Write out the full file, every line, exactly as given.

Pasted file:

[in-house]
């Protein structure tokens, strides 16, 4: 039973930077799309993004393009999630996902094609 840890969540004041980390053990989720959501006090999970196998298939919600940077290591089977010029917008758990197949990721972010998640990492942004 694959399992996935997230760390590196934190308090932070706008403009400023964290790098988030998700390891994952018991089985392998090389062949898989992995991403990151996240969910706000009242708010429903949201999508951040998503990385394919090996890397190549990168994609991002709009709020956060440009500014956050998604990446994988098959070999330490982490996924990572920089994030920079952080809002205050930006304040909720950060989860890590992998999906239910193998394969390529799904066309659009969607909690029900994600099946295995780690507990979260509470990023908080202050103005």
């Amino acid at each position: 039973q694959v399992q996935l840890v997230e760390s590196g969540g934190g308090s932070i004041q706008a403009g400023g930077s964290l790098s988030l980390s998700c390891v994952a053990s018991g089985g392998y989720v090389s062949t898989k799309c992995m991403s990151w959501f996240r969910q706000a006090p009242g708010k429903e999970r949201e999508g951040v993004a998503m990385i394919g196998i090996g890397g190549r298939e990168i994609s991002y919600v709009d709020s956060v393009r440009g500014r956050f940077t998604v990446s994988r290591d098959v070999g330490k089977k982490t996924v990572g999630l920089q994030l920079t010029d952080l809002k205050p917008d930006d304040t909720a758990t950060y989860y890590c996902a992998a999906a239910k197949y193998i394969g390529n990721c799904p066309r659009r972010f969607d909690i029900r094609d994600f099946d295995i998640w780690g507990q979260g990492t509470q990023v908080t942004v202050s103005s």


[in-house]
């Protein structure tokens, strides 16, 4: 039973930077799309993004393009999630996902094609 840890969540004041980390053990989720959501006090999970196998298939919600940077290591089977010029917008758990197949990721972010998640990492942004 694959399992996935997230760390590196934190308090932070706008403009400023964290790098988030998700390891994952018991089985392998090389062949898989992995991403990151996240969910706000009242708010429903949201999508951040998503990385394919090996890397190549990168994609991002709009709020956060440009500014956050998604990446994988098959070999330490982490996924990572920089994030920079952080809002205050930006304040909720950060989860890590992998999906239910193998394969390529799904066309659009969607909690029900994600099946295995780690507990979260509470990023908080202050103005």
């Amino acid at each position: 039973q694959v399992q996935l840890v997230e760390s590196g969540g934190g308090s932070i004041q706008a403009g400023g930077s964290l790098s988030l980390s998700c390891v994952a053990s018991g089985g392998y989720v090389s062949t898989k799309c992995m991403s990151w959501f996240r969910q706000a006090p009242g708010k429903e999970r949201e999508g951040v993004a998503m990385i394919g196998i090996g890397g190549r298939e990168i994609s991002y919600v709009d709020s956060v393009r440009g500014r956050f940077t998604v990446s994988r290591d098959v070999g330490k089977k982490t996924v990572g999630l920089q994030l920079t010029d952080l809002k205050p917008d930006d304040t909720a758990t950060y989860y890590c996902a992998a999906a239910k197949y193998i394969g390529n990721c799904p066309r659009r972010f969607d909690i029900r094609d994600f099946d295995i998640w780690g507990q979260g990492t509470q990023v908080t942004v202050s103005s």